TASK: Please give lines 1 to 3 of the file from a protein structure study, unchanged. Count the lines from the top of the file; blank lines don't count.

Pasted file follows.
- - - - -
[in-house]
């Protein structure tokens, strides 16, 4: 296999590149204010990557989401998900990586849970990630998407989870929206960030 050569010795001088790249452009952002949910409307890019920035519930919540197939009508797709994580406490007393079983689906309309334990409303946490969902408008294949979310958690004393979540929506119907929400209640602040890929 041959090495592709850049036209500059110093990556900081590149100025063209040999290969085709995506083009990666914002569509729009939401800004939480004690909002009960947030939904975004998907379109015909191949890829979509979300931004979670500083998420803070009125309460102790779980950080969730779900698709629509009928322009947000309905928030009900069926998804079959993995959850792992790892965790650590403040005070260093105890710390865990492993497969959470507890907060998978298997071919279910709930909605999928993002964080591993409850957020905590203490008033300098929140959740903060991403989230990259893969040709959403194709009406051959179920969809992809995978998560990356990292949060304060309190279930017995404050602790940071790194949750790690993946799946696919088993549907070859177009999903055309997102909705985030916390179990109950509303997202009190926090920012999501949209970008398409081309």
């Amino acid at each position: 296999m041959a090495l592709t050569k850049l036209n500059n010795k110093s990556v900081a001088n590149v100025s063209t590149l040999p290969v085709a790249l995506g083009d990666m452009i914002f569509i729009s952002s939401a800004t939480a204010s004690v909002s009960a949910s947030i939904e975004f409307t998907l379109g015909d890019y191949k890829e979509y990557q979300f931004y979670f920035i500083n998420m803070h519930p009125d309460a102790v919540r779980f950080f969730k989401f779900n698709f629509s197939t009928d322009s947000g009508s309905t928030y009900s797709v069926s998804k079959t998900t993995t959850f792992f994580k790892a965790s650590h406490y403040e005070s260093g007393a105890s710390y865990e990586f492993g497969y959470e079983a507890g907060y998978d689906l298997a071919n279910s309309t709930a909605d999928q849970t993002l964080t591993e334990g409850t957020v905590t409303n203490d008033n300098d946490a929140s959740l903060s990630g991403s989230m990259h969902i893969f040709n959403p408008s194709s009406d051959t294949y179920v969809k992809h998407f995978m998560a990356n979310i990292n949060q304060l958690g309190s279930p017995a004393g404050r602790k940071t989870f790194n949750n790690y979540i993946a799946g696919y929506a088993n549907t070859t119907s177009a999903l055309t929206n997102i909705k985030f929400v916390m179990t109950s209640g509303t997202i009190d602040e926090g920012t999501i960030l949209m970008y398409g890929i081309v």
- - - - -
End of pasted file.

[in-house]
């Protein structure tokens, strides 16, 4: 296999590149204010990557989401998900990586849970990630998407989870929206960030 050569010795001088790249452009952002949910409307890019920035519930919540197939009508797709994580406490007393079983689906309309334990409303946490969902408008294949979310958690004393979540929506119907929400209640602040890929 041959090495592709850049036209500059110093990556900081590149100025063209040999290969085709995506083009990666914002569509729009939401800004939480004690909002009960947030939904975004998907379109015909191949890829979509979300931004979670500083998420803070009125309460102790779980950080969730779900698709629509009928322009947000309905928030009900069926998804079959993995959850792992790892965790650590403040005070260093105890710390865990492993497969959470507890907060998978298997071919279910709930909605999928993002964080591993409850957020905590203490008033300098929140959740903060991403989230990259893969040709959403194709009406051959179920969809992809995978998560990356990292949060304060309190279930017995404050602790940071790194949750790690993946799946696919088993549907070859177009999903055309997102909705985030916390179990109950509303997202009190926090920012999501949209970008398409081309």
């Amino acid at each position: 296999m041959a090495l592709t050569k850049l036209n500059n010795k110093s990556v900081a001088n590149v100025s063209t590149l040999p290969v085709a790249l995506g083009d990666m452009i914002f569509i729009s952002s939401a800004t939480a204010s004690v909002s009960a949910s947030i939904e975004f409307t998907l379109g015909d890019y191949k890829e979509y990557q979300f931004y979670f920035i500083n998420m803070h519930p009125d309460a102790v919540r779980f950080f969730k989401f779900n698709f629509s197939t009928d322009s947000g009508s309905t928030y009900s797709v069926s998804k079959t998900t993995t959850f792992f994580k790892a965790s650590h406490y403040e005070s260093g007393a105890s710390y865990e990586f492993g497969y959470e079983a507890g907060y998978d689906l298997a071919n279910s309309t709930a909605d999928q849970t993002l964080t591993e334990g409850t957020v905590t409303n203490d008033n300098d946490a929140s959740l903060s990630g991403s989230m990259h969902i893969f040709n959403p408008s194709s009406d051959t294949y179920v969809k992809h998407f995978m998560a990356n979310i990292n949060q304060l958690g309190s279930p017995a004393g404050r602790k940071t989870f790194n949750n790690y979540i993946a799946g696919y929506a088993n549907t070859t119907s177009a999903l055309t929206n997102i909705k985030f929400v916390m179990t109950s209640g509303t997202i009190d602040e926090g920012t999501i960030l949209m970008y398409g890929i081309v």